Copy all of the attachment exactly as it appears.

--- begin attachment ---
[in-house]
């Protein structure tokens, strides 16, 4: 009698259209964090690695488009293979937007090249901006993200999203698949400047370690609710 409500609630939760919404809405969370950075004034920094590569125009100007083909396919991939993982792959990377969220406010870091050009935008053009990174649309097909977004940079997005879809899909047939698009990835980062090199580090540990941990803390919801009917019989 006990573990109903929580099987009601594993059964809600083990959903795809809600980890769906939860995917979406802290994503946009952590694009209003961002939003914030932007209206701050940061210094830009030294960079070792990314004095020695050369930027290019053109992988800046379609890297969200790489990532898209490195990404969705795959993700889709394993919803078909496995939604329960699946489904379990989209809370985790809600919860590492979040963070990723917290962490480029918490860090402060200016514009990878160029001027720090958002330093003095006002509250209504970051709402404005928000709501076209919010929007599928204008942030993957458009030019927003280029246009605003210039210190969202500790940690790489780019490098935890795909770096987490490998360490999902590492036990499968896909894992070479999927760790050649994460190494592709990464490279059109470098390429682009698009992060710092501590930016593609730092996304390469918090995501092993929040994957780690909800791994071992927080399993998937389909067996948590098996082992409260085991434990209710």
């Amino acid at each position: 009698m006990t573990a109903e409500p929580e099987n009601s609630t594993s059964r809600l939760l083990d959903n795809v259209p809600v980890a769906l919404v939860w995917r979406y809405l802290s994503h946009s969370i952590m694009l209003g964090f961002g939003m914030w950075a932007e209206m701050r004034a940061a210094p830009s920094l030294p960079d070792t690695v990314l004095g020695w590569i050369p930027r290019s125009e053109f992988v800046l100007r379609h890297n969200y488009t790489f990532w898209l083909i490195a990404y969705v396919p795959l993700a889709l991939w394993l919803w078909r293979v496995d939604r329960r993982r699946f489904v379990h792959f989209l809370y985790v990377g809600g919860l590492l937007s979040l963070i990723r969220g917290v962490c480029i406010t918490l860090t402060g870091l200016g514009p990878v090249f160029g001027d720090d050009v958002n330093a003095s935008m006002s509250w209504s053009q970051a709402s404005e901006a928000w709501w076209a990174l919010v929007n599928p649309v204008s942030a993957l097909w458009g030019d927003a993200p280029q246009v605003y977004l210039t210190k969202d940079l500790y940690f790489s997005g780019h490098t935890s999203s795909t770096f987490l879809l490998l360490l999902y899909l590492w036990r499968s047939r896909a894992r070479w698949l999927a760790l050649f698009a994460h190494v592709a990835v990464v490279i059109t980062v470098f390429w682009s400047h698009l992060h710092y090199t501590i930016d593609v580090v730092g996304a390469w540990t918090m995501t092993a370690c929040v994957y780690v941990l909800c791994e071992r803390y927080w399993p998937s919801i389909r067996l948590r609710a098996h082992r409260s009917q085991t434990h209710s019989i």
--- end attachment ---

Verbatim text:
[in-house]
């Protein structure tokens, strides 16, 4: 009698259209964090690695488009293979937007090249901006993200999203698949400047370690609710 409500609630939760919404809405969370950075004034920094590569125009100007083909396919991939993982792959990377969220406010870091050009935008053009990174649309097909977004940079997005879809899909047939698009990835980062090199580090540990941990803390919801009917019989 006990573990109903929580099987009601594993059964809600083990959903795809809600980890769906939860995917979406802290994503946009952590694009209003961002939003914030932007209206701050940061210094830009030294960079070792990314004095020695050369930027290019053109992988800046379609890297969200790489990532898209490195990404969705795959993700889709394993919803078909496995939604329960699946489904379990989209809370985790809600919860590492979040963070990723917290962490480029918490860090402060200016514009990878160029001027720090958002330093003095006002509250209504970051709402404005928000709501076209919010929007599928204008942030993957458009030019927003280029246009605003210039210190969202500790940690790489780019490098935890795909770096987490490998360490999902590492036990499968896909894992070479999927760790050649994460190494592709990464490279059109470098390429682009698009992060710092501590930016593609730092996304390469918090995501092993929040994957780690909800791994071992927080399993998937389909067996948590098996082992409260085991434990209710």
């Amino acid at each position: 009698m006990t573990a109903e409500p929580e099987n009601s609630t594993s059964r809600l939760l083990d959903n795809v259209p809600v980890a769906l919404v939860w995917r979406y809405l802290s994503h946009s969370i952590m694009l209003g964090f961002g939003m914030w950075a932007e209206m701050r004034a940061a210094p830009s920094l030294p960079d070792t690695v990314l004095g020695w590569i050369p930027r290019s125009e053109f992988v800046l100007r379609h890297n969200y488009t790489f990532w898209l083909i490195a990404y969705v396919p795959l993700a889709l991939w394993l919803w078909r293979v496995d939604r329960r993982r699946f489904v379990h792959f989209l809370y985790v990377g809600g919860l590492l937007s979040l963070i990723r969220g917290v962490c480029i406010t918490l860090t402060g870091l200016g514009p990878v090249f160029g001027d720090d050009v958002n330093a003095s935008m006002s509250w209504s053009q970051a709402s404005e901006a928000w709501w076209a990174l919010v929007n599928p649309v204008s942030a993957l097909w458009g030019d927003a993200p280029q246009v605003y977004l210039t210190k969202d940079l500790y940690f790489s997005g780019h490098t935890s999203s795909t770096f987490l879809l490998l360490l999902y899909l590492w036990r499968s047939r896909a894992r070479w698949l999927a760790l050649f698009a994460h190494v592709a990835v990464v490279i059109t980062v470098f390429w682009s400047h698009l992060h710092y090199t501590i930016d593609v580090v730092g996304a390469w540990t918090m995501t092993a370690c929040v994957y780690v941990l909800c791994e071992r803390y927080w399993p998937s919801i389909r067996l948590r609710a098996h082992r409260s009917q085991t434990h209710s019989i």